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Fish Set Meal at うなぎ湖畔 Motel in Kagoshima, Japan

People Who Have Trouble Sleeping Are at a Higher Risk of Dying – Especially People with Diabetes

In a paper published by the Journal of Sleep Research, researchers reveal how they examined data* from half a million middle-aged UK participants asked if they had trouble falling asleep at night or woke up in the middle of the night.

The report found that people with frequent sleep problems are at a higher risk of dying than those without sleep problems. This grave outcome was more pronounced for people with Type-2 diabetes: during the nine years of the research, the study found that they were 87 per cent more likely to die of any cause than people without diabetes or sleep disturbances.

The study also found that people with diabetes and sleep problems were 12 per cent more likely to die over this period than those who had diabetes but not frequent sleep disturbances.

Malcolm von Schantz, the first author of the study and Professor of Chronobiology from the University of Surrey, said:

“Although we already knew that there is a strong link between poor sleep and poor health, this illustrates the problem starkly.”

“The question asked when the participants enrolled does not necessarily distinguish between insomnia and other sleep disorders, such as sleep apnoea. Still, from a practical point of view it doesn’t matter. Doctors should take sleep problems as seriously as other risk factors and work with their patients on reducing and mitigating their overall risk.”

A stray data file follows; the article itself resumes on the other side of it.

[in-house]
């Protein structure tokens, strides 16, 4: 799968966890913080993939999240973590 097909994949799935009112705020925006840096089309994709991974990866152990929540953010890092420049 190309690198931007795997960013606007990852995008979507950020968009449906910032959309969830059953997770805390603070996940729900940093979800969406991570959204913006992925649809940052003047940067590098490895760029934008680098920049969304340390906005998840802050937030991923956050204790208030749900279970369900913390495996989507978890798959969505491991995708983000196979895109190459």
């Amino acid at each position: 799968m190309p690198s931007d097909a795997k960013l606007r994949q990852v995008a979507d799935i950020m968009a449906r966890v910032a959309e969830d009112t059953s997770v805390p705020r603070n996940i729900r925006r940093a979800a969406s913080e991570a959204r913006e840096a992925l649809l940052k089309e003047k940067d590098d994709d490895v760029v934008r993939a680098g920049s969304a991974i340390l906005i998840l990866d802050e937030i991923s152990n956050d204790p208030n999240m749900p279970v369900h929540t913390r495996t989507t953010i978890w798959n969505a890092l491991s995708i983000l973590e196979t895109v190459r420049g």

Professor Kristen Knutson of Northwestern University, the senior co-author of the study, said:

“Diabetes alone was associated with a 67 per cent increased risk of mortality. However, the mortality for participants with diabetes combined with frequent sleep problems was increased to 87 per cent. In order words, it is particularly important for doctors treating people with diabetes to also investigate sleep disorders and consider treatments where appropriate.”

Source: University of Surrey

In Pictures: Kazari Maki Sushi (飾り巻き寿司)

Blood Sugar Tests Using Sweat, Not Blood? They Could Be on the Way

Denise Mann wrote . . . . . . . . .

A new quick and painless sensor that measures blood sugar in human sweat may mean far fewer finger pricks for the millions of people who live with diabetes.

Monitoring blood sugar to make sure it remains in the target range is the cornerstone of diabetes management, but the pain and inconvenience of daily finger pricks can be a deterrent for many.

The investigational, touch-based test measures blood sugar in sweat and applies a personalized algorithm that correlates it with glucose in blood. It’s more than 95% accurate at predicting blood glucose levels before and after meals, according to a new proof-of-concept study.

The new sweat test isn’t ready for prime time yet as large-scale studies are still needed to validate the approach, but diabetes experts not involved in the new study are cautiously optimistic.

“No-prick glucose testing has been a holy grail of sorts in diabetes, and hopefully one day someone will cross the finish line,” said Dr. John Buse, director of the Diabetes Center at the University of North Carolina at Chapel Hill. “These data suggest that there is hope.”

The search for an alternative to finger-prick testing to improve diabetes control and quality of life for people with this disease has been ongoing, and sweat has many merits. Fingers contain many sweat glands and produce a high amount of sweat, but sweat has lower levels of glucose than blood. What’s more, readings may vary with other skin characteristics, resulting in inaccurate blood sugar measurements.